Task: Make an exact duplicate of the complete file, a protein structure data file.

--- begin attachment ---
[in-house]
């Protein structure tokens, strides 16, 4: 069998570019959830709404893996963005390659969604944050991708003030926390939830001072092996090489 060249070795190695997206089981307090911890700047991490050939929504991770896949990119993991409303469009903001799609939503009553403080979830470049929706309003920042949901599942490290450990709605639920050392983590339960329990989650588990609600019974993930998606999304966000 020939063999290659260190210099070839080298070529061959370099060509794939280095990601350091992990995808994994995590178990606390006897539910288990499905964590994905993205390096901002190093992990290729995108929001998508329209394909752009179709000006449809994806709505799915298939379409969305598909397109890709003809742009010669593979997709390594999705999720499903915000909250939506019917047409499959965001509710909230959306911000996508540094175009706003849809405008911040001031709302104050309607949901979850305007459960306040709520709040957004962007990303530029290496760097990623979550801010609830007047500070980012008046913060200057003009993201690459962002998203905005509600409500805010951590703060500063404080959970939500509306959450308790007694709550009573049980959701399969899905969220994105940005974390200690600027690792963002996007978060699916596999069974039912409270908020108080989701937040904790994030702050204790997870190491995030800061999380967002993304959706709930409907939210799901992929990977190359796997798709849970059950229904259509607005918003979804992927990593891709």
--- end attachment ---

[in-house]
């Protein structure tokens, strides 16, 4: 069998570019959830709404893996963005390659969604944050991708003030926390939830001072092996090489 060249070795190695997206089981307090911890700047991490050939929504991770896949990119993991409303469009903001799609939503009553403080979830470049929706309003920042949901599942490290450990709605639920050392983590339960329990989650588990609600019974993930998606999304966000 020939063999290659260190210099070839080298070529061959370099060509794939280095990601350091992990995808994994995590178990606390006897539910288990499905964590994905993205390096901002190093992990290729995108929001998508329209394909752009179709000006449809994806709505799915298939379409969305598909397109890709003809742009010669593979997709390594999705999720499903915000909250939506019917047409499959965001509710909230959306911000996508540094175009706003849809405008911040001031709302104050309607949901979850305007459960306040709520709040957004962007990303530029290496760097990623979550801010609830007047500070980012008046913060200057003009993201690459962002998203905005509600409500805010951590703060500063404080959970939500509306959450308790007694709550009573049980959701399969899905969220994105940005974390200690600027690792963002996007978060699916596999069974039912409270908020108080989701937040904790994030702050204790997870190491995030800061999380967002993304959706709930409907939210799901992929990977190359796997798709849970059950229904259509607005918003979804992927990593891709």